Sounds important, but what does "forgetting oneself" mean? In many contexts, it just a way of talking about putting someone else's interests or concerns ahead of one's own. That's the usual meaning of "selfless." Sometimes it's used to suggest a feeling or emotion, as in a pantheist's feeling of being united with the natural world -- but it's a feeling or emotion that is being described, not a state of affairs about oneself (the person who remains the locus of whatever feelings or emotions are being experienced). That "waters of Lethe" bit from Bloom come with the sound and fury of profundity, but its mostly just a function of its opacity. Author, reader and character having "no self" leaves everything pretty much at sea: there is no point of view possible to make sense of whatever the text, any text, is talking about.

Reading this post, I tried to imagine what Descartes (he of the cogito) would say. I think he would echo Wittgenstein's quip about philosophical conundrums being rooted in a misuse of words. Not that the whole "waters of Lethe" bit isn't an occasion for some fun with words. But best not to push it too far.

Michael K said...

À la recherche du temps perdu, parlez-vous ?

It is the literary version of "Friends." Goes on forever and is about nothing.

Clyde said...

The self is the lens through which we see the world.

Wikipedia tells us: "Solipsism is the philosophical idea that only one's mind is sure to exist. As an epistemological position, solipsism holds that knowledge of anything outside one's own mind is unsure; the external world and other minds cannot be known and might not exist outside the mind."

A solipsist would say that forgetting one's self could cause the entire universe to cease to exist. A dangerous concept, indeed.

narciso said...

thats' why it was the subject of a python sketch, there's a new translation of the last of prousts work,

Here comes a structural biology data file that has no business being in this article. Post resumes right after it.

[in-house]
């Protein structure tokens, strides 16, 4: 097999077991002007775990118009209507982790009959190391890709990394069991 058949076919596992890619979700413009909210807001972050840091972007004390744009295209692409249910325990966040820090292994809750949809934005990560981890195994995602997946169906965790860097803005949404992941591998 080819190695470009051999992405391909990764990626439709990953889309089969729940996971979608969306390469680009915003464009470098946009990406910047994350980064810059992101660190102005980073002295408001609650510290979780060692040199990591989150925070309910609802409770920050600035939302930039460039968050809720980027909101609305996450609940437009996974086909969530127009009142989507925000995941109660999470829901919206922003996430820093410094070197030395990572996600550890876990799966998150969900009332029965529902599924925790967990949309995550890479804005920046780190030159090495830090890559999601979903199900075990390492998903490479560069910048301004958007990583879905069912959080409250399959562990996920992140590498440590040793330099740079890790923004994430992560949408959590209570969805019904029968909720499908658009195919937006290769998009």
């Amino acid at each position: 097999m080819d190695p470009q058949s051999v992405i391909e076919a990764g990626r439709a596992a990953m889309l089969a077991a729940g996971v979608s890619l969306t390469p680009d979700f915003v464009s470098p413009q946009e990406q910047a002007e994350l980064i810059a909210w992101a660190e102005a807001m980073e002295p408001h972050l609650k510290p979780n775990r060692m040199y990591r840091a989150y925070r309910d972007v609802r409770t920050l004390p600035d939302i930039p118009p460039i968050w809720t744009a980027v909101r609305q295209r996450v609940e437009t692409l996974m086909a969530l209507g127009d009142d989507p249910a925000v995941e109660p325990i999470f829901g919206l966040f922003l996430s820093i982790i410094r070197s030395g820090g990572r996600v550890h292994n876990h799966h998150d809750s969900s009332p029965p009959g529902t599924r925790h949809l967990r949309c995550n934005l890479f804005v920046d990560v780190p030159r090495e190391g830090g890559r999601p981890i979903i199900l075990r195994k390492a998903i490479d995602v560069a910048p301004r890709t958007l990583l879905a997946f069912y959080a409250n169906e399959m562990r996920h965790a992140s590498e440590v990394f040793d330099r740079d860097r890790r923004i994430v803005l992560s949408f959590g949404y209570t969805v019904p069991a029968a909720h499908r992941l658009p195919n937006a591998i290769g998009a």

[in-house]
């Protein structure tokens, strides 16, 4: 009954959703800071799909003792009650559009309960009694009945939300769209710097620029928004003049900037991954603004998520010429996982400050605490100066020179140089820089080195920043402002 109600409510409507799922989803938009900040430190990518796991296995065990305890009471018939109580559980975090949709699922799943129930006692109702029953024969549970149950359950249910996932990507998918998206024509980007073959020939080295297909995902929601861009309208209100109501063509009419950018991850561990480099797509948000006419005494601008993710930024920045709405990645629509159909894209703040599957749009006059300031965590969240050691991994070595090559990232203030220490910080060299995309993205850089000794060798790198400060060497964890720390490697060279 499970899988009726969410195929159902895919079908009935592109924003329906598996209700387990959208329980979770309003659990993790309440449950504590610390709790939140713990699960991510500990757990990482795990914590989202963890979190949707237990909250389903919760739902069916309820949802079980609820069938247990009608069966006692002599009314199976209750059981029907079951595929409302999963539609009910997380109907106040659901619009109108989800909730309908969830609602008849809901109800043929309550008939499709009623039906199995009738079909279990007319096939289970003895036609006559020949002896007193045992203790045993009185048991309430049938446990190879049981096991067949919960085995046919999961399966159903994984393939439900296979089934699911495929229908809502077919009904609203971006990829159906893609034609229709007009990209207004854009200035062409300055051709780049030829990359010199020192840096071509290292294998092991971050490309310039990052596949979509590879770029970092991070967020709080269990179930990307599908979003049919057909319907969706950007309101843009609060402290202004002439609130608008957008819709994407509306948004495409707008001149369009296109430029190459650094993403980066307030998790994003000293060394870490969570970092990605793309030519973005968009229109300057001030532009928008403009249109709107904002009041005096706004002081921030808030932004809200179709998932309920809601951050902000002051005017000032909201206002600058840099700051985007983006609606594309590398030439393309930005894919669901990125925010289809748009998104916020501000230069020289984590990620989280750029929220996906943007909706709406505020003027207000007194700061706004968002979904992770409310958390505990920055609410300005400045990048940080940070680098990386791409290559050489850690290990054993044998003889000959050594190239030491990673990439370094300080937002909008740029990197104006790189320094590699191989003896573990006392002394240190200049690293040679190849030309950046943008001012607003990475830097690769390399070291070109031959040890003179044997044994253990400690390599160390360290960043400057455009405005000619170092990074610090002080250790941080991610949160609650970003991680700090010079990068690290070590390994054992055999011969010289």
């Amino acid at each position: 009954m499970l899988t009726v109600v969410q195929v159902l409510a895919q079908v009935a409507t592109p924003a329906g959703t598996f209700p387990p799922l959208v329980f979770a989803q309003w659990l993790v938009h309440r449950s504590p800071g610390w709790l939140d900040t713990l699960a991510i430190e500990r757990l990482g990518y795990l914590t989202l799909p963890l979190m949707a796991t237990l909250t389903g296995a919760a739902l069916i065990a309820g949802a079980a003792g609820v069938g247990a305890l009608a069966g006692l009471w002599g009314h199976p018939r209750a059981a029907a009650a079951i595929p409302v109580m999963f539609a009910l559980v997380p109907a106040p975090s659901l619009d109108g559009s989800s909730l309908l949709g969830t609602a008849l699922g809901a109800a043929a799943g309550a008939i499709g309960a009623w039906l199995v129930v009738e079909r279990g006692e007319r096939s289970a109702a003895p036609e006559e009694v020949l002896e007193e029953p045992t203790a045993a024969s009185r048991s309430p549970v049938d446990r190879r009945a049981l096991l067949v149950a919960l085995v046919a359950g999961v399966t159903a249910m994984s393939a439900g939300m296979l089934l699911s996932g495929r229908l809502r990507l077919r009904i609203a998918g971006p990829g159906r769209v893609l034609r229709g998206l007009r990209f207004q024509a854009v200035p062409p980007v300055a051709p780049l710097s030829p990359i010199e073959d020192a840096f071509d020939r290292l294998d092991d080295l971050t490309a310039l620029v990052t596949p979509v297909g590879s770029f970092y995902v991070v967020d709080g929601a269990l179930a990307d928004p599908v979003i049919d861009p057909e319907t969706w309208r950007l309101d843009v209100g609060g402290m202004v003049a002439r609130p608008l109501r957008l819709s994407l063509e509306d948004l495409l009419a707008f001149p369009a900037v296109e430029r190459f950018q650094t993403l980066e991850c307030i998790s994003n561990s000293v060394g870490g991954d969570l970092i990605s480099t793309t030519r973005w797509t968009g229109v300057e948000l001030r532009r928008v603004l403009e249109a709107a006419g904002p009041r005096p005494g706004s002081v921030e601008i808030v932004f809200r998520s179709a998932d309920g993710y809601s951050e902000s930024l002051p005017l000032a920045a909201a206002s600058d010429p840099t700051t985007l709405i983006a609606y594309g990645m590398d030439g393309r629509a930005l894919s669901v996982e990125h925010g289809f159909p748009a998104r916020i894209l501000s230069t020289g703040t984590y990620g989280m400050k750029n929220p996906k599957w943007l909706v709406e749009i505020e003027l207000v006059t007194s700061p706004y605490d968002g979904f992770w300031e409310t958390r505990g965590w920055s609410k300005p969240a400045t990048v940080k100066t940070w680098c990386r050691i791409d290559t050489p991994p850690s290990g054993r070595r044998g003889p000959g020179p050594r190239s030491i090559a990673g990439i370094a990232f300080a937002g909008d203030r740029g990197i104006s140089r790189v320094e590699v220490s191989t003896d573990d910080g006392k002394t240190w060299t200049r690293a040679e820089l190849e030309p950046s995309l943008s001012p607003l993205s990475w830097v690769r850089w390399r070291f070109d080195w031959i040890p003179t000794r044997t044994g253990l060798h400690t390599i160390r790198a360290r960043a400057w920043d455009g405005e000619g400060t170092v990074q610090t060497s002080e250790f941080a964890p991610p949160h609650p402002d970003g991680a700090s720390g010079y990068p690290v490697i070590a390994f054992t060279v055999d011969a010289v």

Rabel said...

"It is the literary version of "Friends." Goes on forever and is about nothing."

I think that was Seinfeld.

I could see Costanza as Nietzsche.

It was not wrong. Nothing can be wrong.

Or right.

narciso said...

this last one, it seems short as compared to henry fieldings tom jones,


https://www.readingproust.com/prisoner.htm

Michael said...

Bloom would go w/ Proust, as would I. Walker not so much.

traditionalguy said...

My wife was messaging back and forth with a grand child who lives in Tampa as we drove home. And she turned to me and asked what does "OK Boomer" mean. Like the question "does this dress make me look fat?"that was a problem.

Should I have told her she had just been insulted by her favorite grandchild? No. Instead I told her that it means she did not live inside the social media bubble like the young teens do, but that she should reply to Maddie that her grandmother must be called THE BIG BOOMER.

All is quiet on the western front of the war on Boomers.

m stone said...

We don't see the world as it is. We see it as we are. - The Talmud

Will Cate said...

HoodlumDoodlum said...
This is the subtlest advertisement for microdosing LSD I have seen yet.


That's funny right there... the late, great Jerry Garcia once remarked "to get high is merely to get beyond one's self."

Drugs or not, getting beyond one's self every once-in-a-while seems a perfectly healthy thing to do. As I've gotten older, I tend to enjoy doing things that anonymize myself -- could be going out into the woods alone, or going to a huge sporting event or concert. Driving across several state lines to some place I've never been before. There's many way to do it.

Will Cate said...

"In The Crowd" -- The Jam (1978)

D 2 said...

I preferred reading Anthony Powell to Proust. Could be historical context and Anglo bias.

In any case, maybe you got to keep asking yourself why you are the way you are. Things change, as Dwight Yoakam says.
From that perspective, when tomorrow comes, you can always choose (again) for yourself who you are going to be, especially if the milk gets spilled.
I wouldn't want my sister in law's ex to think he didn't have agency to drink far less and work far more, starting tomorrow.